New regulations that prohibit large health plans from setting higher co-payments or limiting doctor visits for mental-health care are leading some organizations to drop mental-health benefits altogether. That's a "very, very" bad idea, experts say.
With the new requirements of the Mental Health Parity and Addiction Equity Act going into effect at the start of 2011, many organizations are now making adjustments to comply and to avoid prohibitive cost increases.
Some -- primarily employers with less than 200 employees, according to the Kaiser Family Foundation's 2010 Employer Health Benefits survey -- are even dropping their mental-health benefits altogether.
The survey, conducted by the Menlo Park, Calif.-based foundation, which polled U.S. firms with more than 50 workers, found about one-third made changes in the benefits they offer in order to respond to the law, and 5 percent dropped them from their healthcare packages. Broken down however, that total 5 percent represented 7 percent of firms with fewer than 200 employees and only 2 percent with 200 or more.
That seems to bear out with the National Business Group on Health's findings from a summer survey it conducted of its 300 members, primarily Fortune 500 companies and large public-sector employers?including healthcare purchasers?that provide health coverage for more than 50 million U.S. workers, retirees and their families.
None of those respondents said they would be dropping their mental-health benefits, but 89 percent said they would be adjusting them in response to the law, says Steve Wojcik, vice president of public policy for the Washington-based organization.
The Parity Act, which was signed into law in 2008, prevents large health plans from setting higher co-payments for mental-health visits than those for medical visits, or limiting doctor visits for mental-health care, among other things.
Most of the adjustments NBGH members are making, says Wojcik, are in reductions of the cost-sharing responsibilities for employees for mental-health providers. One-third of respondents, he says, "are lowering the mental-health co-payment to equal that for the medical side." Fourteen percent, however, are increasing their medical co-payments for employees "to equal the mental-health side of the party equation," he adds.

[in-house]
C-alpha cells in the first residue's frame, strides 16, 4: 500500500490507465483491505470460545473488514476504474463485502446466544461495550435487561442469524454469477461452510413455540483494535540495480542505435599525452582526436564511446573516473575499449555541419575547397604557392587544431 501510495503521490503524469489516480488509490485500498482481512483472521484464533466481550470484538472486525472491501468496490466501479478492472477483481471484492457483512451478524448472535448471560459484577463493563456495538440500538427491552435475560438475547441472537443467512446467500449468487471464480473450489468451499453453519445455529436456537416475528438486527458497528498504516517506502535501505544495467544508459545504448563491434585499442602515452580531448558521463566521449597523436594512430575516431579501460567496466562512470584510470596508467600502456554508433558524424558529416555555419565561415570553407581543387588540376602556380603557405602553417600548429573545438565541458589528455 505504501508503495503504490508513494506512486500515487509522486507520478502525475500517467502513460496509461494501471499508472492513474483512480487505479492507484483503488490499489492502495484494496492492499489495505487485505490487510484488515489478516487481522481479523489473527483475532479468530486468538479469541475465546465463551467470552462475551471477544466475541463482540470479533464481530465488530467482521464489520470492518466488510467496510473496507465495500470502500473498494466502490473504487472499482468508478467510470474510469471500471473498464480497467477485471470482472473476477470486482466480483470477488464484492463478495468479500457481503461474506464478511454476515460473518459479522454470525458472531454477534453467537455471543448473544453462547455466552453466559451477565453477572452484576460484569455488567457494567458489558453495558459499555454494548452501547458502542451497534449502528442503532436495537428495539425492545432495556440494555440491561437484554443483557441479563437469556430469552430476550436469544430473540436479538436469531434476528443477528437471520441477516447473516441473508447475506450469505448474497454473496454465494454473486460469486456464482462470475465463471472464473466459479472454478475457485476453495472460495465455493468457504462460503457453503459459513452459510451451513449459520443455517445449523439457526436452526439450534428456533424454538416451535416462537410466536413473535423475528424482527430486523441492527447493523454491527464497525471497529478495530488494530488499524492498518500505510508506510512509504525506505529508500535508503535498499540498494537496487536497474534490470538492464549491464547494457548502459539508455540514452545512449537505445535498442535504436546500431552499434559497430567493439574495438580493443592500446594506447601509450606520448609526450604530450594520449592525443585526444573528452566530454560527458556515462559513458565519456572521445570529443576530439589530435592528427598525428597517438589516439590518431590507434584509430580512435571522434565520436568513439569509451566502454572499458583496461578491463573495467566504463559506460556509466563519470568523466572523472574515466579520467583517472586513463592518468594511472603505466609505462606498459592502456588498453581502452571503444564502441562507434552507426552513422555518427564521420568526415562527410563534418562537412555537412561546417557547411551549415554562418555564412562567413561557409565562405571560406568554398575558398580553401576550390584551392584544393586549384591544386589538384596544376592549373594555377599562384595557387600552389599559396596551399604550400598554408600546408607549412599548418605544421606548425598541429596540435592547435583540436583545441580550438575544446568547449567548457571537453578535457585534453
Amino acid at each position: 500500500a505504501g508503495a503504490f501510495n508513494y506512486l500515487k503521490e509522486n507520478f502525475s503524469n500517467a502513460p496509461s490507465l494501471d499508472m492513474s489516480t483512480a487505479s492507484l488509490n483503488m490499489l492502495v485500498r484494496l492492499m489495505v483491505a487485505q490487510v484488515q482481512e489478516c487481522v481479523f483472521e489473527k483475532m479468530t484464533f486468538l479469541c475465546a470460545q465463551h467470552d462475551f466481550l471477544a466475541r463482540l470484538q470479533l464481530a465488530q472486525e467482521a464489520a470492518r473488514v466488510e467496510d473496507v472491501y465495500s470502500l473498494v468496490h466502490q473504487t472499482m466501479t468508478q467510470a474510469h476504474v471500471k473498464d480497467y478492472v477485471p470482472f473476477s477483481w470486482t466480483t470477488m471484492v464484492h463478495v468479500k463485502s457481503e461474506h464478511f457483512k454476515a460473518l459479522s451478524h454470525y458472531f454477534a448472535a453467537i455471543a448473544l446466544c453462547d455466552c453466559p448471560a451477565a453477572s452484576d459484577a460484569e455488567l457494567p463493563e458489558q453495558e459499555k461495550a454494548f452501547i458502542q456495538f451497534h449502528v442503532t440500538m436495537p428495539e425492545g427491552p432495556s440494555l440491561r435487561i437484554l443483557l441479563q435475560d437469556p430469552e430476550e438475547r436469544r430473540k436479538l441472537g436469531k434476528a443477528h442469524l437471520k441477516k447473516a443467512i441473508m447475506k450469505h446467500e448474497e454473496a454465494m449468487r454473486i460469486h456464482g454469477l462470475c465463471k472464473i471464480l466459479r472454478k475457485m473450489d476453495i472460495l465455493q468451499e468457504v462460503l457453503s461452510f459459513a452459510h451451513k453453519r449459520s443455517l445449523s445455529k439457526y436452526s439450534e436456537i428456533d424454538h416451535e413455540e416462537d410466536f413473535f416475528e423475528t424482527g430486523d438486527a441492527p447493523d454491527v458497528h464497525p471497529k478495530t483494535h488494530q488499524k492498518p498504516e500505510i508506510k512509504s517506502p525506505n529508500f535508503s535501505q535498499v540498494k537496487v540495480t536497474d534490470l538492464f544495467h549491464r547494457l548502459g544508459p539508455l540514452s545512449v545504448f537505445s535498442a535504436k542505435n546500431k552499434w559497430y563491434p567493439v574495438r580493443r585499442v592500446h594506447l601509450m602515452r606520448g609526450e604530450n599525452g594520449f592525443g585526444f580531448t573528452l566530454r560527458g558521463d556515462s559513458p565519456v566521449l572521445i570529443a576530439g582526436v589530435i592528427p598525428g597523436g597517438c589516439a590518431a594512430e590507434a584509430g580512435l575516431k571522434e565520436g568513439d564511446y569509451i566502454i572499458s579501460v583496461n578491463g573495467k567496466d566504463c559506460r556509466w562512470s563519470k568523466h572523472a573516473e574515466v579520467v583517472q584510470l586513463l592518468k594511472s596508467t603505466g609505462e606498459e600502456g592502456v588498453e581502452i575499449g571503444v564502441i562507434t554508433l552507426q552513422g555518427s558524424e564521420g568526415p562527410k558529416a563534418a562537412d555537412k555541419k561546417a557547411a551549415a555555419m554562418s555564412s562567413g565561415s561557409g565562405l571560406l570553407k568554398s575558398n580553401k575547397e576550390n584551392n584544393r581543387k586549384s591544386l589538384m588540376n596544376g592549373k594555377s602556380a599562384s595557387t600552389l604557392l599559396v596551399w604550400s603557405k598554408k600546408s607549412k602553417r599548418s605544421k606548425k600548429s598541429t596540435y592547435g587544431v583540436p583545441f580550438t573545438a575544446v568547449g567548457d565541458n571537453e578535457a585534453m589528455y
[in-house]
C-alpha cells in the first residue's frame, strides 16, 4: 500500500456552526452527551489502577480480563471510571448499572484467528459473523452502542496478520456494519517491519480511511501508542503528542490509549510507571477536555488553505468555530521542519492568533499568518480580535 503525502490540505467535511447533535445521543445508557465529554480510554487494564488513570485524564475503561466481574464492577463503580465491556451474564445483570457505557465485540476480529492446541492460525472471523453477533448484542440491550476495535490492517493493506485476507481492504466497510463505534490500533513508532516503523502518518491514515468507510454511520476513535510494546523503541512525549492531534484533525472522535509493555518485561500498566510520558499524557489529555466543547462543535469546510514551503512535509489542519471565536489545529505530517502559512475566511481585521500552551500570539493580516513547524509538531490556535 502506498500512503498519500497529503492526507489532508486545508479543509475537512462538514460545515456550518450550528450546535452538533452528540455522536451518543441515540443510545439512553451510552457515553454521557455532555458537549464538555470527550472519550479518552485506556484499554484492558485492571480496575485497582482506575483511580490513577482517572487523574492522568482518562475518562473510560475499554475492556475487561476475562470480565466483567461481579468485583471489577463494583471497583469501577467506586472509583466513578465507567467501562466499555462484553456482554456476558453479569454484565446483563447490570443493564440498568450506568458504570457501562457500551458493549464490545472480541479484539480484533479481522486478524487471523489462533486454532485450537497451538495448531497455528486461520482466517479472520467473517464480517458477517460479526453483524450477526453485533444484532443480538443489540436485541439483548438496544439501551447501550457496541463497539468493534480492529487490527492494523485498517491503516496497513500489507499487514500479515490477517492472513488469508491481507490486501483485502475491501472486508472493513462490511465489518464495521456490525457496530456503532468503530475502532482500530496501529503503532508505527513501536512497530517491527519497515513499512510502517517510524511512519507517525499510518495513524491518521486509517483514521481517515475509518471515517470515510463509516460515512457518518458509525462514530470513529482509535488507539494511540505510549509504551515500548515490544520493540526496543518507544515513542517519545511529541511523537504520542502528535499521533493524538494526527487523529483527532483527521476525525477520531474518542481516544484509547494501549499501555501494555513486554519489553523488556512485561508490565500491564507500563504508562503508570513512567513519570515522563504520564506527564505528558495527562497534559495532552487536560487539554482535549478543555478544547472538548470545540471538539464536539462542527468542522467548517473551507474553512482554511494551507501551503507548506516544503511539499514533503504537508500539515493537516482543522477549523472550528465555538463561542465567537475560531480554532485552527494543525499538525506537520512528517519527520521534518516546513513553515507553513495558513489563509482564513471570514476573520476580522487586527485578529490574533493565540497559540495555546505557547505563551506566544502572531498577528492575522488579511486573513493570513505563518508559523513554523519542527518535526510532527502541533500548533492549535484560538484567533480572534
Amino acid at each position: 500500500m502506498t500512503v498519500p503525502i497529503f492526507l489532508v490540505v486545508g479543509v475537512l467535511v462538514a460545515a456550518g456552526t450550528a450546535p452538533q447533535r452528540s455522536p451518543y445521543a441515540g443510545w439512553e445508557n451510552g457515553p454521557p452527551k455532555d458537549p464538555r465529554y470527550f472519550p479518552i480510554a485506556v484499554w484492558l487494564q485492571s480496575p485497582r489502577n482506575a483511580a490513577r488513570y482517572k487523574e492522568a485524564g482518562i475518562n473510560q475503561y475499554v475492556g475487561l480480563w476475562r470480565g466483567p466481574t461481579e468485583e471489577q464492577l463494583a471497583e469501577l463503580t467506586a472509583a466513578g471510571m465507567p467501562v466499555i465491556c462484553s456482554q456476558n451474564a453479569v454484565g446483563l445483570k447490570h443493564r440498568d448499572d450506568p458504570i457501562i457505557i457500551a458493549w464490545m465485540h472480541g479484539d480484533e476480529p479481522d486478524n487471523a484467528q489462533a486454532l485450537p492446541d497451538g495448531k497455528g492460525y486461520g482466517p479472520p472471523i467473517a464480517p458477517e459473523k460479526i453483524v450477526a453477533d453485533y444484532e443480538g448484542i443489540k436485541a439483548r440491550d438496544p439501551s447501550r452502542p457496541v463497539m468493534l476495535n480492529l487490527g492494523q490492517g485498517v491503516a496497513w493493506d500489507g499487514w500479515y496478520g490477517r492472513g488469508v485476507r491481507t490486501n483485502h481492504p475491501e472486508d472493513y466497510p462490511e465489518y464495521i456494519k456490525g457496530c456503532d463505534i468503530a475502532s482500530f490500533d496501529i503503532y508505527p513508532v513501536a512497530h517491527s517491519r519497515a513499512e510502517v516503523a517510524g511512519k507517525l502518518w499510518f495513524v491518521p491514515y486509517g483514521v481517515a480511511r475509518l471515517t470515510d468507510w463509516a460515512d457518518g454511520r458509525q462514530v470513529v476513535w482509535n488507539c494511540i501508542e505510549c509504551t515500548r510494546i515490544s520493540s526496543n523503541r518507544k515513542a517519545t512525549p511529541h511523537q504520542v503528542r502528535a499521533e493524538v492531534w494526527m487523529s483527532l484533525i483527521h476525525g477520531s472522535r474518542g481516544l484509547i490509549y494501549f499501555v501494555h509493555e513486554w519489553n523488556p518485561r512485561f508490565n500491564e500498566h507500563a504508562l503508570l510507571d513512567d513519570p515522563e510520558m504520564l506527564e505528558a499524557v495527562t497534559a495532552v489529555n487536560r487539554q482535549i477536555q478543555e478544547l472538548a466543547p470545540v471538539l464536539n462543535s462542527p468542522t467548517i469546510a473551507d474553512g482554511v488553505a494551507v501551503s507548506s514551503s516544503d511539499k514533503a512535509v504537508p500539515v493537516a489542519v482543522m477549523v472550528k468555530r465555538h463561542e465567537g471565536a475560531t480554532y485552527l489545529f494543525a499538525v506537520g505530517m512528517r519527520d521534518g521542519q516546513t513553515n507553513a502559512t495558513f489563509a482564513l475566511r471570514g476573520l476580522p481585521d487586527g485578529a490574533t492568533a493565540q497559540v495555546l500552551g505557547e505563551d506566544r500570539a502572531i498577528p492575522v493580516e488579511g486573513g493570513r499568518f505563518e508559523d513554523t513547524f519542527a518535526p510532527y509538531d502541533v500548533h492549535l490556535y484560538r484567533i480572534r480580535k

"Luckily, I haven't heard of a single [NBGH member] dropping mental-health benefits," Wojcik says, "but I am hearing a lot of questions about 'How do we maintain parity to comply?' "
The larger employers not only are in a stronger position to support the mental-health portions of their healthcare plans, he says, "they also get it -- they understand the importance of mental-health care for the company's overall productivity and even cost benefits" of the overall health plan.
"They seem to understand that if you eliminate it altogether," Wojcik says, "you might pay more on the other end, through necessary prescriptions."
Mental-health benefits, he says, "can not only help with maintenance medication, but with overall workforce issues such as productivity, absenteeism, presenteeism, even other medical costs."
In some healthcare issues, he says, "if you don't treat the depression [or other underlying mental ailment], then you're impacting medication compliance, overall wellness and healthy lifestyles, etc.," those things that can have a much greater impact on the workforce as a whole.
In fact, NBGH heavily promotes integrating mental health and medical benefits through clear and constant communication between the patient and all physicians involved, mental and medical, says Wojcik. It also stands behind the argument for better integration of medical records, including online, so care providers and physicians are fully aware of all the treatments and medicines affecting any one patient at any time.
"If this report from Kaiser indicates some organizations are beginning to drop mental-health benefits altogether [which it does, primarily for smaller and mid-sized companies]," he adds, "our experience shows this is a very, very bad idea."
See related column by Carol Harnett: The Screen Actors Guild Abandons Mental-Health Benefits